Coronavirus travels more through crowded spaces than dirty surfaces — Revised CDC guidance

Coronavirus is mutating and now has 8 strains doctors say

The CDC updated its stance on how coronavirus spreads

President Trump said on Thursday that the Centers for Disease Control and Prevention would issue guidance "today or tomorrow" to guide churches on reopening amid the coronavirus pandemic.

The most at-risk group is people 65 and older, with the CDC saying it expects 1.3 percent of those who symptoms to die. "Our transmission language has not changed", Nordlund said, according to news reports.

However people should remain cautious as transmission from contaminated surfaces "may still be possible" as scientists work to discover more about how the virus spreads, the CDC warns.

"COVID-19 spreads mainly through close contact from person to person".

The virus can spread among those in close contact of roughly 6 feet, the CDC said.

Some infants infected with SARS-CoV-2, the novel virus that causes COVID-19, have shown signs of the virus that include fever, lethargy, cough, vomiting, and diarrhea, as well as "increased work of breathing" and "feeding intolerance or decreased intake", as per the federal health agency.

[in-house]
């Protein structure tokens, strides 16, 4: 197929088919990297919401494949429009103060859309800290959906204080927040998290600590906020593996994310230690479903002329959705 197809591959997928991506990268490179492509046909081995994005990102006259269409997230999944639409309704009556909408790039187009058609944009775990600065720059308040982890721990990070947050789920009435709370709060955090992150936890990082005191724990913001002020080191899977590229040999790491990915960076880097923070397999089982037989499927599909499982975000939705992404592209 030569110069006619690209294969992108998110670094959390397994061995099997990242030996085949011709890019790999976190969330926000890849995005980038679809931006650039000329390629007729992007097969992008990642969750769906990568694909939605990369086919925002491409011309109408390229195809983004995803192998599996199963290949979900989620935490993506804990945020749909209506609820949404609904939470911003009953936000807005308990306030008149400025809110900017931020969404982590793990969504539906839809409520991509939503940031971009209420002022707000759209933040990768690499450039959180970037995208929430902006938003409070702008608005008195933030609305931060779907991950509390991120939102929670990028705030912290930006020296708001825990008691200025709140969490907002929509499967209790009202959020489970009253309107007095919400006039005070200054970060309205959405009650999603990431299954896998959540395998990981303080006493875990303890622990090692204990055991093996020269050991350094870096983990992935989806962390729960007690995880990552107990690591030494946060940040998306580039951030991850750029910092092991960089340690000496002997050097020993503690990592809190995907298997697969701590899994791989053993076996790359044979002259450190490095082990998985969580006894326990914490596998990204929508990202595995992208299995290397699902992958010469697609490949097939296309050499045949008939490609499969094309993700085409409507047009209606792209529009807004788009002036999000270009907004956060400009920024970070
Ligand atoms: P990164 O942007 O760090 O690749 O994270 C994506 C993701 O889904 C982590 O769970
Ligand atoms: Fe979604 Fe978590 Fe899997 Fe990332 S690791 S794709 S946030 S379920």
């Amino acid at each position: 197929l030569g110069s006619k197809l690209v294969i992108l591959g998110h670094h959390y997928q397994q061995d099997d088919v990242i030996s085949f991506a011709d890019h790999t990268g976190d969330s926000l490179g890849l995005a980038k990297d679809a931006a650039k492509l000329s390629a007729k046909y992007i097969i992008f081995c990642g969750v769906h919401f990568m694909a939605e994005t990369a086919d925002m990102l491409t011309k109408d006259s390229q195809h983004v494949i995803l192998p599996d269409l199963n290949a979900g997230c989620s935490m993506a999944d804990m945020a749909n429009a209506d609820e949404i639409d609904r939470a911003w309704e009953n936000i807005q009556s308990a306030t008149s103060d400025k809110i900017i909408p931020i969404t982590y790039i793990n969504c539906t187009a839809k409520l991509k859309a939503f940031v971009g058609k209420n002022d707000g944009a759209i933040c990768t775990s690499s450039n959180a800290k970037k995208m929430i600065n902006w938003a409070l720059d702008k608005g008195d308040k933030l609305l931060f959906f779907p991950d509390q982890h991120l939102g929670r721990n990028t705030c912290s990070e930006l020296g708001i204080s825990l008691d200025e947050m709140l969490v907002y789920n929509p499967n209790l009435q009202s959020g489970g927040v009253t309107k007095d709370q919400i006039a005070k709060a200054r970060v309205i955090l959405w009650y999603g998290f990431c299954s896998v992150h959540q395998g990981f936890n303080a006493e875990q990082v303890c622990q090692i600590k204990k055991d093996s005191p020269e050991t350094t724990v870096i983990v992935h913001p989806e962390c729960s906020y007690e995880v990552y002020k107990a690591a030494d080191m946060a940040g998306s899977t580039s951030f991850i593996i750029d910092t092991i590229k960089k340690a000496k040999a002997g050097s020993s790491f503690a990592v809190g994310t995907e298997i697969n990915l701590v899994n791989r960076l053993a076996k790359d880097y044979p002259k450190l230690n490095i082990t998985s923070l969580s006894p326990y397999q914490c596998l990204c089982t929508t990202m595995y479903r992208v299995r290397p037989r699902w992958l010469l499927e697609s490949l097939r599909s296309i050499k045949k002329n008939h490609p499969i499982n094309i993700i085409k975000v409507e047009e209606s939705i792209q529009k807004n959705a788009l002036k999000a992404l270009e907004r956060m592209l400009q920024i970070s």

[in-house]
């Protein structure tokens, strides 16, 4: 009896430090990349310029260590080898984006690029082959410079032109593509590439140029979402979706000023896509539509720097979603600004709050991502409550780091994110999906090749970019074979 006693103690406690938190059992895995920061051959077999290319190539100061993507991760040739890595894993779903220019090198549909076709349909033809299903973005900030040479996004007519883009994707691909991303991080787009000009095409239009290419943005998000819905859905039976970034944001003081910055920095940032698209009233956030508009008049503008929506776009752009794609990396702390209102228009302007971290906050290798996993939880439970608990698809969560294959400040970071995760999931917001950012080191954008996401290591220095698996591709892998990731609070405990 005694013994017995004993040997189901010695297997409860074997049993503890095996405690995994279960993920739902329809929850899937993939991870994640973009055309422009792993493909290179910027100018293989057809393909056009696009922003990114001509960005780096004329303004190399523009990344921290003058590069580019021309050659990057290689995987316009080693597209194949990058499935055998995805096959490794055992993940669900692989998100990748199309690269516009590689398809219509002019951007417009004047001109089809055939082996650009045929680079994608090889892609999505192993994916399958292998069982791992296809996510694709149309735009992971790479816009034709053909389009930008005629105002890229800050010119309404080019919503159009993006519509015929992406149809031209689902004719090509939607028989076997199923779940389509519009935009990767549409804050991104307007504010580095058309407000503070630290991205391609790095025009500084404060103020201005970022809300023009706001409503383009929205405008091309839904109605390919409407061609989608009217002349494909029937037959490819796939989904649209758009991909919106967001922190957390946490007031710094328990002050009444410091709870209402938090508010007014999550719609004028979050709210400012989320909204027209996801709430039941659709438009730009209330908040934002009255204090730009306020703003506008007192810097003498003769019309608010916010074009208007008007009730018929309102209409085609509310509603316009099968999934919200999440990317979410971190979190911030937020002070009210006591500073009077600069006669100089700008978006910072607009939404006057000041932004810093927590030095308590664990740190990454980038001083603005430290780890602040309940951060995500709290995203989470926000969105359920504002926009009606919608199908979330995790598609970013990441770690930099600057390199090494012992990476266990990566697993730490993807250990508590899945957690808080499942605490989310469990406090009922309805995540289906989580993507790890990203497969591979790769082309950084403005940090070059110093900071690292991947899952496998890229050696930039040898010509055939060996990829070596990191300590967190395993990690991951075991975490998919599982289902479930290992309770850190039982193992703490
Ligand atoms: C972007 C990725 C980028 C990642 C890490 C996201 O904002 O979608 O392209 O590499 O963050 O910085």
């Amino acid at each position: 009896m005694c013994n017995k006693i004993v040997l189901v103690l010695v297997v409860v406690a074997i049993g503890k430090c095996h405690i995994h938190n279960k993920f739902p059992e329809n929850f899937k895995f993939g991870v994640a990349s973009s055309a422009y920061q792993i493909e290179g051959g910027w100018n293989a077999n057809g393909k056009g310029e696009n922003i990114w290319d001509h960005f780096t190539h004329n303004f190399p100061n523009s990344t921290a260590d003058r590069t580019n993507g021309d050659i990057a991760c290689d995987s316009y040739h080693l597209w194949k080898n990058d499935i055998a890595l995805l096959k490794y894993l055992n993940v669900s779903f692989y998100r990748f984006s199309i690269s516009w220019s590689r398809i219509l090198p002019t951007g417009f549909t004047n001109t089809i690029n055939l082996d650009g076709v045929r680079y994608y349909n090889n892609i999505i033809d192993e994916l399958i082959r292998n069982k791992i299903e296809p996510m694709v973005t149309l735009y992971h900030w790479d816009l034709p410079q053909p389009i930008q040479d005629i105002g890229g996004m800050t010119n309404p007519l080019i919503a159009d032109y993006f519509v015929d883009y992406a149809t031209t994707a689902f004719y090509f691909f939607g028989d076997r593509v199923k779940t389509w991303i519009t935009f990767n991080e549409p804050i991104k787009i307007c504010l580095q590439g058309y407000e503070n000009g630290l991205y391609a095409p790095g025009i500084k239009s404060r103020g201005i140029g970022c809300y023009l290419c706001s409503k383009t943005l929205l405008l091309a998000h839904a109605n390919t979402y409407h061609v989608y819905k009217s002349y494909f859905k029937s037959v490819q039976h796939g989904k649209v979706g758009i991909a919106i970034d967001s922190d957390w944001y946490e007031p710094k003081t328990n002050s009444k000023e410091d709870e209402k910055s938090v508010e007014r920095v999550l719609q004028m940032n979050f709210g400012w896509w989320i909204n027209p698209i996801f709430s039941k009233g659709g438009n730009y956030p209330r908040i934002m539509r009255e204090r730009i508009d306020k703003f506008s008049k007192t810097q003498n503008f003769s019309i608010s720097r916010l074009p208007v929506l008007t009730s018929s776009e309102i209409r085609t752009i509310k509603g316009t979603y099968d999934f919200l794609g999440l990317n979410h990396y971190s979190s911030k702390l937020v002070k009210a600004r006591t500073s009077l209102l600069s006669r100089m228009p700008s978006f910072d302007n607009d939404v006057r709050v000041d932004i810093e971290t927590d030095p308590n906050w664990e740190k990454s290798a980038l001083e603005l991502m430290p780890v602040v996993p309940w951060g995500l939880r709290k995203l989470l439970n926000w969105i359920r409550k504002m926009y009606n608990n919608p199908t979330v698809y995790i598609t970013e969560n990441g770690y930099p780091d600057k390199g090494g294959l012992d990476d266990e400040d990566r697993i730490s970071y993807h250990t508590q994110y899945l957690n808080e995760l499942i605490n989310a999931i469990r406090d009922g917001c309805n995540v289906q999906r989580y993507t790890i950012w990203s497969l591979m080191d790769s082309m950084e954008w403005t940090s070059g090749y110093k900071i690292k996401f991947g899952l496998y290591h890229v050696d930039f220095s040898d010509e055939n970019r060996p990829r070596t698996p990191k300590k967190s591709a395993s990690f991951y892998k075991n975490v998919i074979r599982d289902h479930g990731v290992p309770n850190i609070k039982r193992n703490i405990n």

The CDC, however, continues to recommend that people clean and disinfect frequently touched surfaces daily, wear cloth face coverings in public, and practice social distance and frequent hand washing, among other safeguards, according to the agency's website. But the virus typically degrades within hours when outside a host.

"A persistent problem in this pandemic has been lack of clear messaging from governmental leadership, and this is another unfortunate example of that trend", she said.

The CDC had previously warned that people can get infected "by touching a surface or object that has the virus on it and then touching their own mouth, nose, or possibly their eyes".

Asymptomatic COVID-19 patients are of great concern to public health officials and lawmakers due to their ability to spread the virus without knowing they're sick themselves. "Even when a virus may stay on a surface, it doesn't mean that it's actually infectious", John Whyte, the chief medical officer for WebMD told Fox News in an email.

And if people find comfort in "quarantining" their mail or wiping down plastic packaging with disinfectant, "there's no harm in doing that", Rasmussen said.

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